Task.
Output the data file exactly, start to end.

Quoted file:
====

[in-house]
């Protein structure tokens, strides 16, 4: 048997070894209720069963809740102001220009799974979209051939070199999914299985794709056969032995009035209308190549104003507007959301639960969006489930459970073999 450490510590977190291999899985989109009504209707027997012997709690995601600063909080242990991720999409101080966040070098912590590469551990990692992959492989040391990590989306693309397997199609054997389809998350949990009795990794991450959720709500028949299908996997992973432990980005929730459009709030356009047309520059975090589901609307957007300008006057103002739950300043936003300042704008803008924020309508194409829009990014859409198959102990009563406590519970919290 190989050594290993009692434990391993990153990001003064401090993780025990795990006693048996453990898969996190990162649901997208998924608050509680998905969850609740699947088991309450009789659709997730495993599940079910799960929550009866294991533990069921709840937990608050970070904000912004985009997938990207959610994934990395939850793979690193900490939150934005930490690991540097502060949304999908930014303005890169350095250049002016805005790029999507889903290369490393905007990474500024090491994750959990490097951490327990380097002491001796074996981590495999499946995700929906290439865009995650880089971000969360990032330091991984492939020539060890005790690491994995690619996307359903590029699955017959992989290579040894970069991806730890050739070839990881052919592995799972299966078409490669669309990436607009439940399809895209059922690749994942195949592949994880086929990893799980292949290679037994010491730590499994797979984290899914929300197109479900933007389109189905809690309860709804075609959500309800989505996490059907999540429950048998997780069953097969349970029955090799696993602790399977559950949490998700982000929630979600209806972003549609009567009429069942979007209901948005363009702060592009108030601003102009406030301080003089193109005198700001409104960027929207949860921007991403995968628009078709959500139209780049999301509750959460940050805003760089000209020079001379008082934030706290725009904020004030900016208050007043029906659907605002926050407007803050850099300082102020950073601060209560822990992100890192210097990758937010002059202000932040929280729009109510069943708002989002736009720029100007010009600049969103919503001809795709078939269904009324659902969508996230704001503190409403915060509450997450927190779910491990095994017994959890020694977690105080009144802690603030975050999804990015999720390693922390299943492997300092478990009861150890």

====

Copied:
[in-house]
């Protein structure tokens, strides 16, 4: 048997070894209720069963809740102001220009799974979209051939070199999914299985794709056969032995009035209308190549104003507007959301639960969006489930459970073999 450490510590977190291999899985989109009504209707027997012997709690995601600063909080242990991720999409101080966040070098912590590469551990990692992959492989040391990590989306693309397997199609054997389809998350949990009795990794991450959720709500028949299908996997992973432990980005929730459009709030356009047309520059975090589901609307957007300008006057103002739950300043936003300042704008803008924020309508194409829009990014859409198959102990009563406590519970919290 190989050594290993009692434990391993990153990001003064401090993780025990795990006693048996453990898969996190990162649901997208998924608050509680998905969850609740699947088991309450009789659709997730495993599940079910799960929550009866294991533990069921709840937990608050970070904000912004985009997938990207959610994934990395939850793979690193900490939150934005930490690991540097502060949304999908930014303005890169350095250049002016805005790029999507889903290369490393905007990474500024090491994750959990490097951490327990380097002491001796074996981590495999499946995700929906290439865009995650880089971000969360990032330091991984492939020539060890005790690491994995690619996307359903590029699955017959992989290579040894970069991806730890050739070839990881052919592995799972299966078409490669669309990436607009439940399809895209059922690749994942195949592949994880086929990893799980292949290679037994010491730590499994797979984290899914929300197109479900933007389109189905809690309860709804075609959500309800989505996490059907999540429950048998997780069953097969349970029955090799696993602790399977559950949490998700982000929630979600209806972003549609009567009429069942979007209901948005363009702060592009108030601003102009406030301080003089193109005198700001409104960027929207949860921007991403995968628009078709959500139209780049999301509750959460940050805003760089000209020079001379008082934030706290725009904020004030900016208050007043029906659907605002926050407007803050850099300082102020950073601060209560822990992100890192210097990758937010002059202000932040929280729009109510069943708002989002736009720029100007010009600049969103919503001809795709078939269904009324659902969508996230704001503190409403915060509450997450927190779910491990095994017994959890020694977690105080009144802690603030975050999804990015999720390693922390299943492997300092478990009861150890």